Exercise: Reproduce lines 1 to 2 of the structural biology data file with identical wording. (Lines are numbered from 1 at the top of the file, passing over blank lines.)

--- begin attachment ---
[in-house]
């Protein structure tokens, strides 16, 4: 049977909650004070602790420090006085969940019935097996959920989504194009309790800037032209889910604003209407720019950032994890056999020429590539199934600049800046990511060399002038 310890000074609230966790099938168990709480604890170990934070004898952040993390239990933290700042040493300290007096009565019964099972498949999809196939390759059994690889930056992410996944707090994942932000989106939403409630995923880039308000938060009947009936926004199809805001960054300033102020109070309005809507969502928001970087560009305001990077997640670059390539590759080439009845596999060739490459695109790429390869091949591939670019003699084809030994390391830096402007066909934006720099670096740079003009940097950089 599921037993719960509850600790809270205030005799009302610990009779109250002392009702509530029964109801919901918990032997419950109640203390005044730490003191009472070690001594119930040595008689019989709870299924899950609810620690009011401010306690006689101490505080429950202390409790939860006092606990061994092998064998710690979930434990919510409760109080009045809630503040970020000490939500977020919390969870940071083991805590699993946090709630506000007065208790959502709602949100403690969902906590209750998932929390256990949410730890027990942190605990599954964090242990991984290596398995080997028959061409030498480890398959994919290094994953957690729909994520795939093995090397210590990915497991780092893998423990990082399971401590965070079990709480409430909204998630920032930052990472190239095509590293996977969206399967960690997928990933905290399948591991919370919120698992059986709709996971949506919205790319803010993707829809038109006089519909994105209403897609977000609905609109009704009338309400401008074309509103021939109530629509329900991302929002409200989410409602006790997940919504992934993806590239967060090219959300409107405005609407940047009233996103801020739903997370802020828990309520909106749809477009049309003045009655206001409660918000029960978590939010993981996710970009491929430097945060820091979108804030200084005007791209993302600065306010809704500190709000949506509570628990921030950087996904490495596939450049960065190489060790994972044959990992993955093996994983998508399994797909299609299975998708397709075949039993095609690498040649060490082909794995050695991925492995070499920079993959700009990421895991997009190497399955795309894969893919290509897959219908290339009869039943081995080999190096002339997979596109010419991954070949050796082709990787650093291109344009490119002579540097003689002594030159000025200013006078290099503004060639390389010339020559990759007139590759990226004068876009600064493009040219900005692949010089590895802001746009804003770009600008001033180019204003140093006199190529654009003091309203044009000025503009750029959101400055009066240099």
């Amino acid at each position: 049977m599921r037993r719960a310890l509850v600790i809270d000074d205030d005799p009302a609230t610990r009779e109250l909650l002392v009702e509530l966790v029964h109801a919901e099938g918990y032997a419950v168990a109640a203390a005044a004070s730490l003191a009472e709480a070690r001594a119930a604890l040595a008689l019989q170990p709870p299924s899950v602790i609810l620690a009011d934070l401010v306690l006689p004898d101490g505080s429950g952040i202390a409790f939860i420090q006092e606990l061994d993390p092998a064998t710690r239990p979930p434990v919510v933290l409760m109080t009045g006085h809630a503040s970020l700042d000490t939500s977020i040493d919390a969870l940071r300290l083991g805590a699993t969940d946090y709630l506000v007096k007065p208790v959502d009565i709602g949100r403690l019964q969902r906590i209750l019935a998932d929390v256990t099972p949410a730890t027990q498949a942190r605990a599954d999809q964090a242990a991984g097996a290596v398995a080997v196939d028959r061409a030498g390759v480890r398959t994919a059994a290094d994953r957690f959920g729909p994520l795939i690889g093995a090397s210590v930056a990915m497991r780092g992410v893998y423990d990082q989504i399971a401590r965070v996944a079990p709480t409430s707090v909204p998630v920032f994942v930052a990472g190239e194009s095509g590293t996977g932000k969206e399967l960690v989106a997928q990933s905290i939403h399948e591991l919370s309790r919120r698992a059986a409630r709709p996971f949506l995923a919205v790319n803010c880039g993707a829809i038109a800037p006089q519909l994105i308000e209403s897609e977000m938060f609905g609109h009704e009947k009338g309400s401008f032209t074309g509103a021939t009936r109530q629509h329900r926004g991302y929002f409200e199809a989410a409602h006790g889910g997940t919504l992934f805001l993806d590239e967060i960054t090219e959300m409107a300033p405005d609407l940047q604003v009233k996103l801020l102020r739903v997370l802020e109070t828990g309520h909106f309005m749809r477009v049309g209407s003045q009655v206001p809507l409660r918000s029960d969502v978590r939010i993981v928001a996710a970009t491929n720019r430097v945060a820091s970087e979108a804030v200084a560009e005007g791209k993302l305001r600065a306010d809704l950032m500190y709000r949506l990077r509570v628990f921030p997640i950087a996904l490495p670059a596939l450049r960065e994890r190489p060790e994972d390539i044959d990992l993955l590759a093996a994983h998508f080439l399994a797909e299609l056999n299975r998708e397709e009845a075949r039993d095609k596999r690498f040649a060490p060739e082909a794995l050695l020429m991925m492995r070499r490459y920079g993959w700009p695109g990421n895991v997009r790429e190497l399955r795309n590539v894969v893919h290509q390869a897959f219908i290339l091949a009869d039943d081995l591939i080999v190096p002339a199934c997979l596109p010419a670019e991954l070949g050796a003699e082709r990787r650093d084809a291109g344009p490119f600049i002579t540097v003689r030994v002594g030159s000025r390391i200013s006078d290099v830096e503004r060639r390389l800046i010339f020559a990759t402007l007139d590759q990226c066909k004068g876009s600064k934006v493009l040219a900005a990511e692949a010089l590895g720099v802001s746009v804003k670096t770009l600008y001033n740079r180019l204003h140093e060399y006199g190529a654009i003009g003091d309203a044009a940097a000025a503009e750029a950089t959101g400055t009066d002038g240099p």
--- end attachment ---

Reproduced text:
[in-house]
């Protein structure tokens, strides 16, 4: 049977909650004070602790420090006085969940019935097996959920989504194009309790800037032209889910604003209407720019950032994890056999020429590539199934600049800046990511060399002038 310890000074609230966790099938168990709480604890170990934070004898952040993390239990933290700042040493300290007096009565019964099972498949999809196939390759059994690889930056992410996944707090994942932000989106939403409630995923880039308000938060009947009936926004199809805001960054300033102020109070309005809507969502928001970087560009305001990077997640670059390539590759080439009845596999060739490459695109790429390869091949591939670019003699084809030994390391830096402007066909934006720099670096740079003009940097950089 599921037993719960509850600790809270205030005799009302610990009779109250002392009702509530029964109801919901918990032997419950109640203390005044730490003191009472070690001594119930040595008689019989709870299924899950609810620690009011401010306690006689101490505080429950202390409790939860006092606990061994092998064998710690979930434990919510409760109080009045809630503040970020000490939500977020919390969870940071083991805590699993946090709630506000007065208790959502709602949100403690969902906590209750998932929390256990949410730890027990942190605990599954964090242990991984290596398995080997028959061409030498480890398959994919290094994953957690729909994520795939093995090397210590990915497991780092893998423990990082399971401590965070079990709480409430909204998630920032930052990472190239095509590293996977969206399967960690997928990933905290399948591991919370919120698992059986709709996971949506919205790319803010993707829809038109006089519909994105209403897609977000609905609109009704009338309400401008074309509103021939109530629509329900991302929002409200989410409602006790997940919504992934993806590239967060090219959300409107405005609407940047009233996103801020739903997370802020828990309520909106749809477009049309003045009655206001409660918000029960978590939010993981996710970009491929430097945060820091979108804030200084005007791209993302600065306010809704500190709000949506509570628990921030950087996904490495596939450049960065190489060790994972044959990992993955093996994983998508399994797909299609299975998708397709075949039993095609690498040649060490082909794995050695991925492995070499920079993959700009990421895991997009190497399955795309894969893919290509897959219908290339009869039943081995080999190096002339997979596109010419991954070949050796082709990787650093291109344009490119002579540097003689002594030159000025200013006078290099503004060639390389010339020559990759007139590759990226004068876009600064493009040219900005692949010089590895802001746009804003770009600008001033180019204003140093006199190529654009003091309203044009000025503009750029959101400055009066240099």